Google said that it will expand the availability of its Google Wallet product to Sprint customers with the launch of 10 new phones throughout the year that will have the proper NFC support. The first phone to gain Google Wallet functionality will be the LG Viper, which was announced earlier this year and is one of the first LTE-equipped phones that will be sold by Sprint. Osama Bedier, vice president of Google Wallet and Payments, said that the company continues to work with banks, retailers, and tech companies to expand the availability of the service. Google Wallet is support by 22 of the nation's largest retailers, the MasterCard PayPass system, and is available in approximately 300,000 locations.
Sprint today announced that the Kyocera DuraPlus rugged push-to-talk phone will go on sale starting March 11. It will cost $69.99 with a new contract. The DuraPlus uses Sprint's new CDMA-based Direct Connect service.
Samsung indicated this week that it is prepared to significantly increase the investment it is making in its homegrown Bada operating system. Right now, the mobile OS is only available in Samsung's home market of Korea, where it had sold more than 10 million units. It wants to make Bada a viable alternative to Google's Android platform. Samsung said it will continue to offer smartphones running both Android and Microsoft's Windows Phone. It plans to eventually have an entire range of Bada phones available.
Sprint today announced the availability of an application developed by Code Factory that will allow the blind of visually impaired to use Android smartphones. The app is called Wireless Accessibility, and works by reading aloud the menu selections on the screen as the user traces their finger around the display. It supports a wide range of actions, such as making phone calls, sending messages, setting alarms, and making calendar appointments. The application normally costs $99, but Sprint is letting its customers use it for free as long as they subscribe to an unlimited data plan. The application requires Android 2.1 and up.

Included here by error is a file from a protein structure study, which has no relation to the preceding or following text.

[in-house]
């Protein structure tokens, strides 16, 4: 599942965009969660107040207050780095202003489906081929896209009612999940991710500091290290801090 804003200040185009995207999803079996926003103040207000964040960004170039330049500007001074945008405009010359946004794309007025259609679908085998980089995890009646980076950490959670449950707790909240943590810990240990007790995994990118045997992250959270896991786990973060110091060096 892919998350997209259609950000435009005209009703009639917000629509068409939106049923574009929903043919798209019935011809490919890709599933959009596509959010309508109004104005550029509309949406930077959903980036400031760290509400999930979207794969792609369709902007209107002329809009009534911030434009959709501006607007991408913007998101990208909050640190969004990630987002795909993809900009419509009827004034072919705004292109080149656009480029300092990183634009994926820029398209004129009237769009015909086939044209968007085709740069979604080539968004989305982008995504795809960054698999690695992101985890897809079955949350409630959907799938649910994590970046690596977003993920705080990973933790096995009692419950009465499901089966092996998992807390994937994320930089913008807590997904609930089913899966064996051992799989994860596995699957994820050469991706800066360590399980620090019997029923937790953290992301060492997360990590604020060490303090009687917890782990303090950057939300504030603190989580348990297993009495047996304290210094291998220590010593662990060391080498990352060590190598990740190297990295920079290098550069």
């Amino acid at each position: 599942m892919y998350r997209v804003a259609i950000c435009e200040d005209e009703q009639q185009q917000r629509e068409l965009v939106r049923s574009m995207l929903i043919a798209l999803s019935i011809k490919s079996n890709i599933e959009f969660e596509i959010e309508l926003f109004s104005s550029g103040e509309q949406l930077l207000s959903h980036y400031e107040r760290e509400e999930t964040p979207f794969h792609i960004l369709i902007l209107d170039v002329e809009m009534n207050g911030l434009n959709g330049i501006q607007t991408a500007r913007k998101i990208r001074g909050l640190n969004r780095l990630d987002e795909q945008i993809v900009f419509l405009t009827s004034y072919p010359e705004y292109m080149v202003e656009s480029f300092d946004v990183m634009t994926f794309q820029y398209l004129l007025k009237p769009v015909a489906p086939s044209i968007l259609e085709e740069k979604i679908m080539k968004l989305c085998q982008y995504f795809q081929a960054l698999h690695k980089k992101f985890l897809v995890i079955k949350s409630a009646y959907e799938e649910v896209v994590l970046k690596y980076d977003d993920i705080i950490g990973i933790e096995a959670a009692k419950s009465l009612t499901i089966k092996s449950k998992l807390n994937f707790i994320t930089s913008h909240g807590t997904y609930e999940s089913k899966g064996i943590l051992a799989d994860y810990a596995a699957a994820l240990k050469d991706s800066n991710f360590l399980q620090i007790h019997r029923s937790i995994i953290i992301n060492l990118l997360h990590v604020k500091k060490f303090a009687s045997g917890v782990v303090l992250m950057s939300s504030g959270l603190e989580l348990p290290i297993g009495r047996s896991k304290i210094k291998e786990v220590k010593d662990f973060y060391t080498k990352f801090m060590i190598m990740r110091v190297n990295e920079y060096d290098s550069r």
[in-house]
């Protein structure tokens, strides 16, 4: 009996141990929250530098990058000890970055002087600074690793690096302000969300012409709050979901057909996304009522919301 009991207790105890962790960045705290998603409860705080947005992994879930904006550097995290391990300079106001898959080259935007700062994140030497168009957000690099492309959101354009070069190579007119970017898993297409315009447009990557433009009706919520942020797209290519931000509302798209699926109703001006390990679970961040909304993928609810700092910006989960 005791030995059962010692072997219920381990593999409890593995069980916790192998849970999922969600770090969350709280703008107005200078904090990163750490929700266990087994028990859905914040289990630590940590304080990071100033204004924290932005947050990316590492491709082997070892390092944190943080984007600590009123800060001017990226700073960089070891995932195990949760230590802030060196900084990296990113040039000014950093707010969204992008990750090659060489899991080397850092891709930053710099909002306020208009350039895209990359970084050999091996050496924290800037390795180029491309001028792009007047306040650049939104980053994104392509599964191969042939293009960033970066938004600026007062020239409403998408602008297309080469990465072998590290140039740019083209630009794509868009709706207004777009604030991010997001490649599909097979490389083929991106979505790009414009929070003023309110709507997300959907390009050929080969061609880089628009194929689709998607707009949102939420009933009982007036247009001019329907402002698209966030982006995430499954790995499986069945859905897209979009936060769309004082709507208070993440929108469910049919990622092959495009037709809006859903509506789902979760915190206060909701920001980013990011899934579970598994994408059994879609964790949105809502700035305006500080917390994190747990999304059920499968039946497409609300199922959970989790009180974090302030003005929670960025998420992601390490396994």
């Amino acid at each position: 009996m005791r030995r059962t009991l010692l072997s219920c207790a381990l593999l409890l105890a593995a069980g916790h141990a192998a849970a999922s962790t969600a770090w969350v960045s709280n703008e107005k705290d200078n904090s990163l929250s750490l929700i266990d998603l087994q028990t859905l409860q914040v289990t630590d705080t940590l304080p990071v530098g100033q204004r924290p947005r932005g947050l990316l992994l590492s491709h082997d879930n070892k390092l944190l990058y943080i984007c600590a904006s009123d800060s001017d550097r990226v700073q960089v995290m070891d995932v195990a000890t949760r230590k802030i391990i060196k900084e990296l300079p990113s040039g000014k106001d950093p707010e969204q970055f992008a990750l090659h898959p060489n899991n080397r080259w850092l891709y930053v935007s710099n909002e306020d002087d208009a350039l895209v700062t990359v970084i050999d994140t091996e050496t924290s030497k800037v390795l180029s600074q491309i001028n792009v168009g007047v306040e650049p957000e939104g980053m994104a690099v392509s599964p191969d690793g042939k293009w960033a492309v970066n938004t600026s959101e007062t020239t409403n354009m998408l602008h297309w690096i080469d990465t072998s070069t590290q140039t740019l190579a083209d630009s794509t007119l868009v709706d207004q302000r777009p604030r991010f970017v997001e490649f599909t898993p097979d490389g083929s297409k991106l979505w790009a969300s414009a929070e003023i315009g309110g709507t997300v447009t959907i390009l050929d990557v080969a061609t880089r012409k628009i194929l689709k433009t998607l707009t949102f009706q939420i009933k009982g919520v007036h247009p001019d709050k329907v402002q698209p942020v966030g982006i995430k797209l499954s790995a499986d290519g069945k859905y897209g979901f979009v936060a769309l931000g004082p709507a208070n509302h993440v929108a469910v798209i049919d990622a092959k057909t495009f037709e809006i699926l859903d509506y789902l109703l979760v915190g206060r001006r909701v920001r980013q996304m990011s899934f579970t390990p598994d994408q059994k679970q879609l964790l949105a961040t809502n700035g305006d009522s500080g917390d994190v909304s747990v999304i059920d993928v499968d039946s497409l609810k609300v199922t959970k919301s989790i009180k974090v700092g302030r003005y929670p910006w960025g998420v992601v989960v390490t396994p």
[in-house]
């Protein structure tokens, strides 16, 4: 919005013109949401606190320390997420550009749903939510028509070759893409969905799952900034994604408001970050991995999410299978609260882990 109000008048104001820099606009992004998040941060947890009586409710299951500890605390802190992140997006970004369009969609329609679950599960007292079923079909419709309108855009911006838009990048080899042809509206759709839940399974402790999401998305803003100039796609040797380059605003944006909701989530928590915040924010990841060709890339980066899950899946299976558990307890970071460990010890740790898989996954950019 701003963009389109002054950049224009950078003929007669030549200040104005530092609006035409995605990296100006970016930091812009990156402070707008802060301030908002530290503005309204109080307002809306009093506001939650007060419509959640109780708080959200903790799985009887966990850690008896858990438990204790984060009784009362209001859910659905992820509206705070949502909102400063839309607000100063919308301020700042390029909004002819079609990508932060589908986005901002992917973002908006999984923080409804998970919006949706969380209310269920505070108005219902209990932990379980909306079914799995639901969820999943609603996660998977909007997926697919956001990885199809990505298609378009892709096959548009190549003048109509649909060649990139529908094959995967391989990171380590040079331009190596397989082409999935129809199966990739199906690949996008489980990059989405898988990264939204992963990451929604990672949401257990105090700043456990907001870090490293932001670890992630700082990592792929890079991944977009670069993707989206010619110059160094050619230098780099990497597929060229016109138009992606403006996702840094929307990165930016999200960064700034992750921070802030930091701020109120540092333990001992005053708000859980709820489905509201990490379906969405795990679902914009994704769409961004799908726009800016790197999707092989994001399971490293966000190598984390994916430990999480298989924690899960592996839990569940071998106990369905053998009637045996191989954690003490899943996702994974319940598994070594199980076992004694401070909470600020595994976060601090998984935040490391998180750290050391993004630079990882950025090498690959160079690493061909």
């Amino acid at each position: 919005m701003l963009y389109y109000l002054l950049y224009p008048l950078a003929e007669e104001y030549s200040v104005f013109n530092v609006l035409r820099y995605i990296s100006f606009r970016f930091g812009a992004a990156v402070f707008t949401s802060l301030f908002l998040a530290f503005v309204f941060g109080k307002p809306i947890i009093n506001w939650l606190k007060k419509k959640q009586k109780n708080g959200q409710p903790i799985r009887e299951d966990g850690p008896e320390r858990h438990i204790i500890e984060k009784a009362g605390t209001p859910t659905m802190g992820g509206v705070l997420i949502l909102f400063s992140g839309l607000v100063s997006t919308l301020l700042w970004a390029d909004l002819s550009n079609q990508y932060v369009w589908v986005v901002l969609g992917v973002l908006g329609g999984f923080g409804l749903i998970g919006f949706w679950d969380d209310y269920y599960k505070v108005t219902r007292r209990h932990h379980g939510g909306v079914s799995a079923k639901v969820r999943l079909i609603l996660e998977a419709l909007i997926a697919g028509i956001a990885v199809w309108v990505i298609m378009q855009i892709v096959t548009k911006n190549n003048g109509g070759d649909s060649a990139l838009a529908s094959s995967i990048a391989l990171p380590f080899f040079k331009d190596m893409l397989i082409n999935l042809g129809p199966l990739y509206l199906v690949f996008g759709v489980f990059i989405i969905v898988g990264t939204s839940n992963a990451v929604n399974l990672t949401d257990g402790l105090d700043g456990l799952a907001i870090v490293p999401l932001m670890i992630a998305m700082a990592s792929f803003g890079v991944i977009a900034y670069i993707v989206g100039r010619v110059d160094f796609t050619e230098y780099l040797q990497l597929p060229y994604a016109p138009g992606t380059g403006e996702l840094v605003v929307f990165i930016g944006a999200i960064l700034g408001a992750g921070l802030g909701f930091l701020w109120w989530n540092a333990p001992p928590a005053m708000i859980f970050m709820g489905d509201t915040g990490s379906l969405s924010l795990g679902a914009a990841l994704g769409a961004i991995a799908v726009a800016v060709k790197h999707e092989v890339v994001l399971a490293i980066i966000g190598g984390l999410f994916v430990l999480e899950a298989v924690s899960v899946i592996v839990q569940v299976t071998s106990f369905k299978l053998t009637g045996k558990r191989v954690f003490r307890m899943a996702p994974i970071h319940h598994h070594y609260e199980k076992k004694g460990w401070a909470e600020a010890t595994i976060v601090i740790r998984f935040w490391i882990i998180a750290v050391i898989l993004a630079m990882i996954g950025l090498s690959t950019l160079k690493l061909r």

Sprint has made an iPhone-compatible version of its streaming mobile TV service available in the iTunes app store. Sprint's iPhone customers can download the app and watch content from NBC, Disney Channel, ESPN Mobile TV, and others for free if they subscribe to an unlimited data plan. Other premium channels are available in bundles that range between $4.99 and $9.99 per month.
The GSMA today announced that AT&T, Bell Mobility, Sprint, T-Mobile USA, and Verizon Wireless have adopted the GSMA Spam Reporting Service (SRS). Though the U.S. has one of the world's lowest rates of SMS-based spam, the measure will help U.S. operators protect its customers from spam attacks. The GSMA's SRS allows operators to "share attack intelligence in real time" so that proper measures can be taken to prevent or slow down the spread of attacks. Consumers will be able to report spam messages to their operators through a short code service. The data will then be pooled with global data on spam.
Intel CEO Paul Otelinni today laid bare the company's plans to tackle the mobile space moving forward. The company expanded its plans for the Medfield line of processors. The Intel Atom Z2460 processor, announced at CES, will support speeds up to 2GHz. The new Atom Z2580, announced today, doubles the performance of the Z2460 and adds LTE support and will debut in the first half of 2013. The company also bowed the Z2000, which targets entry-level smartphones. Otelinni noted that its 2012 designs use 32nm processes, but it will move to 22nm in 2013, and 14nm in 2014, both making for dramatic increases in speed and power efficiency.